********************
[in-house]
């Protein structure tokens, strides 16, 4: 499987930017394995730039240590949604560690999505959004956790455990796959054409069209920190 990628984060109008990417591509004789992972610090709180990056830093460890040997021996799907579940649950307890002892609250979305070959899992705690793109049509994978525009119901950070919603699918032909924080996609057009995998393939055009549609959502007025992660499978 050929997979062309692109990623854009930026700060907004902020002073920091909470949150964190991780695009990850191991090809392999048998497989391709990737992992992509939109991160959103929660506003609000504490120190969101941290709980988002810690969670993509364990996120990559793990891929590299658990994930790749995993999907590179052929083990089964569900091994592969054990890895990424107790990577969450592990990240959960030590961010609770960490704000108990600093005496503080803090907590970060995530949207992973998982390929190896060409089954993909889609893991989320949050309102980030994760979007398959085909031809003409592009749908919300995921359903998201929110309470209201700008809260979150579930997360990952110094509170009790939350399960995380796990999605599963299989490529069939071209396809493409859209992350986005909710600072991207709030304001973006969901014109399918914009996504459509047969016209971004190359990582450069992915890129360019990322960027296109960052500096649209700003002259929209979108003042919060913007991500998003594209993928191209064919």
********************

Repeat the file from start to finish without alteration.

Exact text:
[in-house]
């Protein structure tokens, strides 16, 4: 499987930017394995730039240590949604560690999505959004956790455990796959054409069209920190 990628984060109008990417591509004789992972610090709180990056830093460890040997021996799907579940649950307890002892609250979305070959899992705690793109049509994978525009119901950070919603699918032909924080996609057009995998393939055009549609959502007025992660499978 050929997979062309692109990623854009930026700060907004902020002073920091909470949150964190991780695009990850191991090809392999048998497989391709990737992992992509939109991160959103929660506003609000504490120190969101941290709980988002810690969670993509364990996120990559793990891929590299658990994930790749995993999907590179052929083990089964569900091994592969054990890895990424107790990577969450592990990240959960030590961010609770960490704000108990600093005496503080803090907590970060995530949207992973998982390929190896060409089954993909889609893991989320949050309102980030994760979007398959085909031809003409592009749908919300995921359903998201929110309470209201700008809260979150579930997360990952110094509170009790939350399960995380796990999605599963299989490529069939071209396809493409859209992350986005909710600072991207709030304001973006969901014109399918914009996504459509047969016209971004190359990582450069992915890129360019990322960027296109960052500096649209700003002259929209979108003042919060913007991500998003594209993928191209064919």